As America's CBD Appetite Shrinks, This Lakewood Business Expands

Infinite CBD is based in Lakewood but ships across the country.
Infinite CBD is based in Lakewood but ships across the country. Elsa Olofsson/CBD Oracle
There's no denying that the collective popularity of hemp and CBD has fallen off over the past few years, but John Ramsay still believes in the cannabis extract's potential. The CEO of Infinite CBD has built his Lakewood-based enterprise into a national business over the past six years, making a name for the company with a popular line of vegan CBD gummies.

As the public wises up to what CBD can and cannot do, it's on CBD companies to create effective products that don't over-promise, according to Ramsay. That's not always easy, however, as research around hemp extraction continues to evolve and newer, sexier cannabinoids such as Delta-8 THC pop up and compete with CBD. We recently caught up with Ramsay to talk about the latest developments.

Westword: How has America's appetite for CBD changed over the past four years?

John Ramsay: We have seen America’s appetite change from anything “CBD” they could get their hands on to more of a focused, functional model where we serve different case studies with different unique formulations. Back then, people thought CBD would help with any and every ailment. Now the customers who are ordering regularly are the ones who actually do benefit from the amazing extract and have true needs to be met. Here at Infinite, we broke our whole line down to offer wellness, relax, focus and energy formulas to help enhance the day-to-day needs of our amazing customers. We did this by way of the feedback we had been receiving from our customers over the last six years.

What about education? How knowledgeable are people about CBD now as compared to 2017?

People are far more educated now than they were in 2017. Back then, I recall customers and sometimes even colleagues would debate the difference between hemp-derived CBD and cannabis-derived CBD, all the while knowing there is one CBD molecule and there was not a variance for hemp or cannabis derivatives. Nowadays, customers understand what certificates of authenticity are, and how they can ensure they get what they pay for.

What about Colorado, specifically? How has the state's relationship with CBD evolved over the years?

From the beginning, I would say that the state has been a great resource. Building a growing CBD company while [the state] was building a brand-new hemp program paired well, as we were able to consider them a resource along the way. As they created guidelines, we would follow them, and that allowed us to ensure compliance as we built out our product lines.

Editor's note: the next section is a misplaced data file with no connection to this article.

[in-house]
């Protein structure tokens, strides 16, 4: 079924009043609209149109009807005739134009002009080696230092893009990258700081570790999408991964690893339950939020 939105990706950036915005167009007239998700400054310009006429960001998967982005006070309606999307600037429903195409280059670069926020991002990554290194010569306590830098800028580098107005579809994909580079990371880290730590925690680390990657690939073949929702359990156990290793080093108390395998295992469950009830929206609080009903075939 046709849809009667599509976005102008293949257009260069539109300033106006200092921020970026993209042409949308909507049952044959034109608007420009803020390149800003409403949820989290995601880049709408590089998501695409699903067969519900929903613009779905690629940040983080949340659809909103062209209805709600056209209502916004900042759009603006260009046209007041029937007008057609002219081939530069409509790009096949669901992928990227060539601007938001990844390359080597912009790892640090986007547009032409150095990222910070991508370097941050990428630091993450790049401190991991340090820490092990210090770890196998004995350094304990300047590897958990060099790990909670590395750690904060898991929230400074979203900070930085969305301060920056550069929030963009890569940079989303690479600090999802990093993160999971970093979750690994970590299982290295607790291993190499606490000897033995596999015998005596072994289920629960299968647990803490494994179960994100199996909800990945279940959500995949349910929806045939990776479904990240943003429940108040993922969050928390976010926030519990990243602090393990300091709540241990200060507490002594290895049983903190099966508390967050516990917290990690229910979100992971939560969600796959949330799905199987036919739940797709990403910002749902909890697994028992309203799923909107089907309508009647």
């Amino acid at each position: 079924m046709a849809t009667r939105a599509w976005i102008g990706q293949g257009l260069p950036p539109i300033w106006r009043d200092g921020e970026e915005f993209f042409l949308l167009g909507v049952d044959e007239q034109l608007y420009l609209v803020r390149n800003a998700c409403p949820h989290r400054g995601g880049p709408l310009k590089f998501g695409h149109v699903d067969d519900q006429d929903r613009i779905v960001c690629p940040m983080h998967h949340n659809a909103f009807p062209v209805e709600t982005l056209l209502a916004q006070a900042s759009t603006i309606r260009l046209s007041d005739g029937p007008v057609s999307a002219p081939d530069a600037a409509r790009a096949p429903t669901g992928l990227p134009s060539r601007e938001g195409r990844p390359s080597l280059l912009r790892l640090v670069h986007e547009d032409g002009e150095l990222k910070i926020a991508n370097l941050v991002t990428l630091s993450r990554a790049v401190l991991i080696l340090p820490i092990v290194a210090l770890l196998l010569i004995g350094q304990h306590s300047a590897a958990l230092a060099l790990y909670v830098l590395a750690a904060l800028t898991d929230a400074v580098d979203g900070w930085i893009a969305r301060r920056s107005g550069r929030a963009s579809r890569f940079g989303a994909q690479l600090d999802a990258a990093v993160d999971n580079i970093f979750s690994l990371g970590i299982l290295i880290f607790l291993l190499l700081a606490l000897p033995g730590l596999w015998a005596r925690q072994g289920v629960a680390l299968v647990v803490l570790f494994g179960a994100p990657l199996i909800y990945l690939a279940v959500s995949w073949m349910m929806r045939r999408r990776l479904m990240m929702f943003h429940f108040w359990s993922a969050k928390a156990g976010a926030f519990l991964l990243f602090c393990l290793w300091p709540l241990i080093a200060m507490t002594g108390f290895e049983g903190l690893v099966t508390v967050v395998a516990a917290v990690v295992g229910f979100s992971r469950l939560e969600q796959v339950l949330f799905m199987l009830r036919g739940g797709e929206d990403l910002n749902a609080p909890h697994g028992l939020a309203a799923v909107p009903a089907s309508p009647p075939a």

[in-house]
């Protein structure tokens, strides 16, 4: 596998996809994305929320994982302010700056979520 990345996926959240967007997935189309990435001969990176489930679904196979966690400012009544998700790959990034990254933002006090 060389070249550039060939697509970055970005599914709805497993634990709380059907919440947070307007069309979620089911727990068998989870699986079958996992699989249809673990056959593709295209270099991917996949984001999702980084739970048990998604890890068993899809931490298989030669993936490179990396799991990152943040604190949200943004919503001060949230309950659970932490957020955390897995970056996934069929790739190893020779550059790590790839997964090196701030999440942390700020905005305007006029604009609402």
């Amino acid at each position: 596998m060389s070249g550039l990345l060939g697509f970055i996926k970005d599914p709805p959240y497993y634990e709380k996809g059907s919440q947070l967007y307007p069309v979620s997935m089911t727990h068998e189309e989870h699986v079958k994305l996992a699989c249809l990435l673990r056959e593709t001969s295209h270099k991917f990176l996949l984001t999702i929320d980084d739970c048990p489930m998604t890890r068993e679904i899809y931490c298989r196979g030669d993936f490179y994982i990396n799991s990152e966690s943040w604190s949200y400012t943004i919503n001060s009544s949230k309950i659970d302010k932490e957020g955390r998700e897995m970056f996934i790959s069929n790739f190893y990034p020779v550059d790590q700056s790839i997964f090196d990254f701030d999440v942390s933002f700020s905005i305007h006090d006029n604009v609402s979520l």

What's the competition look like nowadays? Has there been a weeding out of the CBD industry? There were a lot of fly-by-night CBD brands and snake-oil salesmen popping up a few years ago.

We have definitely seen many come and go. Running a successful CBD company is not as easy as we may make it look. Being a legacy brand and having over six years behind us, there are still more CBD companies opening up every day, and competition is still pretty fierce. There are only so many real CBD customers out there, and I feel at this point we are all selling to that same pool. Having amazing products, second-to-none customer service and fast shipping makes for a pretty good recipe.

How much have Delta-8 THC and modified cannabinoids affected the CBD trade?

D-8 and other modified cannabinoids like THCP and HHC have been interesting. They deliver a slightly different high than the traditional D-9 THC, and they are made by way of reactions using heat, salts and acids from industrial hemp oil. Once these cannabinoids hit the market, it was kind of like opening Pandora’s box. I have seen some pretty crazy D-8 products out there.

I personally love D-8 products, [but] I think they give me the worst cottonmouth. The demand for D-8 inspired us to open a facility in California for the manufacturing of D-8 products when Colorado made it illegal to manufacture products with D-8 in them. We recently created a small wholesale-only brand featuring our delicious gummy formula, but they are not available in Colorado...yet!

How do you view the longevity of modified cannabinoids derived from hemp? Will they stay around for a while?

I think that modified cannabinoids are here to stay. They are cost-effective in comparison to the cannabis market and provide end users with the experience they are looking for. Be on the lookout as regulation unfolds that will likely ensure added safety to keep these products from minors and better training and education.

Are vapes and gummies still the most popular CBD product categories? Any new or upcoming areas you're excited about?

It’s no secret that Infinite CBD is now and has always been the master of vegan gummies. They make up about 70 percent of our revenue. Vape cartridges are a giant in the space as well. We have a little something for those enjoying vapes in the works. Be on the lookout.

What does Infinite have in the works? Any news to share?

I’m really excited about the research and development we are doing in the functional/beneficial mushroom space. So many other products out there are being manufactured using mycelial content for their products, but we are taking a couple extra steps. We will soon be launching products that will feature beneficial mushroom extracts to aid in focus, energy, athletic ability and more. Stay tuned!
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Thomas Mitchell has written about all things cannabis for Westword since 2014, covering sports, real estate and general news along the way for publications such as the Arizona Republic, Inman and Fox Sports. He's currently the cannabis editor for westword.com.
Contact: Thomas Mitchell

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